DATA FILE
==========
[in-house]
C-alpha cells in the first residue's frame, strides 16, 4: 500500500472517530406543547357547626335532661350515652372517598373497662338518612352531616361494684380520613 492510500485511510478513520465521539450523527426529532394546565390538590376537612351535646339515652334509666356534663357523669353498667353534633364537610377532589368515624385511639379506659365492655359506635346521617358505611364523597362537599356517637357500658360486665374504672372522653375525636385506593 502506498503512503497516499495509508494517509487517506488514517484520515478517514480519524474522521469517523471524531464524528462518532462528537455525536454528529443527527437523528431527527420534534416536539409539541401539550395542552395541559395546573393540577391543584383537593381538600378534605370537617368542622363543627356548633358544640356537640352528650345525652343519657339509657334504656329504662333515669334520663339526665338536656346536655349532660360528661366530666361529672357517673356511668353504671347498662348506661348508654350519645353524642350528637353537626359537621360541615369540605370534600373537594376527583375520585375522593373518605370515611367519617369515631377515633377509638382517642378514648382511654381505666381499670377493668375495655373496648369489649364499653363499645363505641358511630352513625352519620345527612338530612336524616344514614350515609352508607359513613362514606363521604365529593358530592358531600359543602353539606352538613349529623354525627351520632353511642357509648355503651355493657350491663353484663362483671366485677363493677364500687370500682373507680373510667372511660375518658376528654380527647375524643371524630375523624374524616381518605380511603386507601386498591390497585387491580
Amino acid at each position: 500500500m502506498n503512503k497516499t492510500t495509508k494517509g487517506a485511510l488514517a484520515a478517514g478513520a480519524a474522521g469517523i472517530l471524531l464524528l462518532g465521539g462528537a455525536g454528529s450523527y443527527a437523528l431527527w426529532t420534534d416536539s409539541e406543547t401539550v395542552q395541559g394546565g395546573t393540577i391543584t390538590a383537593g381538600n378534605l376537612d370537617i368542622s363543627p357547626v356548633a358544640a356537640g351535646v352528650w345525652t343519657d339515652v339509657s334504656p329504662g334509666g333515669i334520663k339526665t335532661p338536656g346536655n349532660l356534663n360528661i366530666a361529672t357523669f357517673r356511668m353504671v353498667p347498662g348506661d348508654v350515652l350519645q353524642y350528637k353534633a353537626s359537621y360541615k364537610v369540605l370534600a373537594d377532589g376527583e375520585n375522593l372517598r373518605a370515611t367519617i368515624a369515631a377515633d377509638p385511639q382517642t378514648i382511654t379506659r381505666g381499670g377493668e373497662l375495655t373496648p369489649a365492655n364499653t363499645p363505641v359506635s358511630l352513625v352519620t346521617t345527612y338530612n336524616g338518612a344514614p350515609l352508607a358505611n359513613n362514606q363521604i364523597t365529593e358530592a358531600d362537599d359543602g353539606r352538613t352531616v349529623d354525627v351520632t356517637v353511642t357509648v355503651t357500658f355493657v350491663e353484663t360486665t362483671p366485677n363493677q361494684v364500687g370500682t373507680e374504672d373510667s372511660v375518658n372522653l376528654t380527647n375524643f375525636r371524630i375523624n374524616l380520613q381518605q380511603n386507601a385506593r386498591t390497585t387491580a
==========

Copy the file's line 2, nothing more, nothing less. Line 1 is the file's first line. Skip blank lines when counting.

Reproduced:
C-alpha cells in the first residue's frame, strides 16, 4: 500500500472517530406543547357547626335532661350515652372517598373497662338518612352531616361494684380520613 492510500485511510478513520465521539450523527426529532394546565390538590376537612351535646339515652334509666356534663357523669353498667353534633364537610377532589368515624385511639379506659365492655359506635346521617358505611364523597362537599356517637357500658360486665374504672372522653375525636385506593 502506498503512503497516499495509508494517509487517506488514517484520515478517514480519524474522521469517523471524531464524528462518532462528537455525536454528529443527527437523528431527527420534534416536539409539541401539550395542552395541559395546573393540577391543584383537593381538600378534605370537617368542622363543627356548633358544640356537640352528650345525652343519657339509657334504656329504662333515669334520663339526665338536656346536655349532660360528661366530666361529672357517673356511668353504671347498662348506661348508654350519645353524642350528637353537626359537621360541615369540605370534600373537594376527583375520585375522593373518605370515611367519617369515631377515633377509638382517642378514648382511654381505666381499670377493668375495655373496648369489649364499653363499645363505641358511630352513625352519620345527612338530612336524616344514614350515609352508607359513613362514606363521604365529593358530592358531600359543602353539606352538613349529623354525627351520632353511642357509648355503651355493657350491663353484663362483671366485677363493677364500687370500682373507680373510667372511660375518658376528654380527647375524643371524630375523624374524616381518605380511603386507601386498591390497585387491580